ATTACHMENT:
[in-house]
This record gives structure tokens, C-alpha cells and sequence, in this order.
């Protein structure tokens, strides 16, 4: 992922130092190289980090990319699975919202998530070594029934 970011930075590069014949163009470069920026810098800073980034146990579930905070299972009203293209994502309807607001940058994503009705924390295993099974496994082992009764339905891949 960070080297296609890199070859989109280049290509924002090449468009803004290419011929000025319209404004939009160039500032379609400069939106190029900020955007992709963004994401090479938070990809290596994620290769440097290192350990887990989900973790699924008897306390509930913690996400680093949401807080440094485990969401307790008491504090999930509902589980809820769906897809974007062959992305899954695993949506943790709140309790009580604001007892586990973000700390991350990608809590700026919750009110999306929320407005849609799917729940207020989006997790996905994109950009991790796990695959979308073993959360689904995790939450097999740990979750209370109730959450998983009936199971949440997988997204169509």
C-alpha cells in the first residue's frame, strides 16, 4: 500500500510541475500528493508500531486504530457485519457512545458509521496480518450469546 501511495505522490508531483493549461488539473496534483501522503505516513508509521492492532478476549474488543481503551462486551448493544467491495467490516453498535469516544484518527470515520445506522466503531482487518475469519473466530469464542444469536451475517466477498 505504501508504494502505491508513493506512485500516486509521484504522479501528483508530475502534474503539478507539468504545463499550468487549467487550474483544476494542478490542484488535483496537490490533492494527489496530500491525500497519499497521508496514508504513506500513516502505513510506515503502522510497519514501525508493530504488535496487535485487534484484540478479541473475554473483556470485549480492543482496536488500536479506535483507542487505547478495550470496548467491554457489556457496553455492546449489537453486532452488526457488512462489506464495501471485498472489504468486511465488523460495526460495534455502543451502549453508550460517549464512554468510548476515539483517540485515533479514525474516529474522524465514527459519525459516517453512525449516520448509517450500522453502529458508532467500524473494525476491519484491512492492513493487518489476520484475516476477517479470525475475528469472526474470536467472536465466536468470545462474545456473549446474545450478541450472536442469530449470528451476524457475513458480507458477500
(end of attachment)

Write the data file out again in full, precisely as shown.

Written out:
[in-house]
This record gives structure tokens, C-alpha cells and sequence, in this order.
């Protein structure tokens, strides 16, 4: 992922130092190289980090990319699975919202998530070594029934 970011930075590069014949163009470069920026810098800073980034146990579930905070299972009203293209994502309807607001940058994503009705924390295993099974496994082992009764339905891949 960070080297296609890199070859989109280049290509924002090449468009803004290419011929000025319209404004939009160039500032379609400069939106190029900020955007992709963004994401090479938070990809290596994620290769440097290192350990887990989900973790699924008897306390509930913690996400680093949401807080440094485990969401307790008491504090999930509902589980809820769906897809974007062959992305899954695993949506943790709140309790009580604001007892586990973000700390991350990608809590700026919750009110999306929320407005849609799917729940207020989006997790996905994109950009991790796990695959979308073993959360689904995790939450097999740990979750209370109730959450998983009936199971949440997988997204169509």
C-alpha cells in the first residue's frame, strides 16, 4: 500500500510541475500528493508500531486504530457485519457512545458509521496480518450469546 501511495505522490508531483493549461488539473496534483501522503505516513508509521492492532478476549474488543481503551462486551448493544467491495467490516453498535469516544484518527470515520445506522466503531482487518475469519473466530469464542444469536451475517466477498 505504501508504494502505491508513493506512485500516486509521484504522479501528483508530475502534474503539478507539468504545463499550468487549467487550474483544476494542478490542484488535483496537490490533492494527489496530500491525500497519499497521508496514508504513506500513516502505513510506515503502522510497519514501525508493530504488535496487535485487534484484540478479541473475554473483556470485549480492543482496536488500536479506535483507542487505547478495550470496548467491554457489556457496553455492546449489537453486532452488526457488512462489506464495501471485498472489504468486511465488523460495526460495534455502543451502549453508550460517549464512554468510548476515539483517540485515533479514525474516529474522524465514527459519525459516517453512525449516520448509517450500522453502529458508532467500524473494525476491519484491512492492513493487518489476520484475516476477517479470525475475528469472526474470536467472536465466536468470545462474545456473549446474545450478541450472536442469530449470528451476524457475513458480507458477500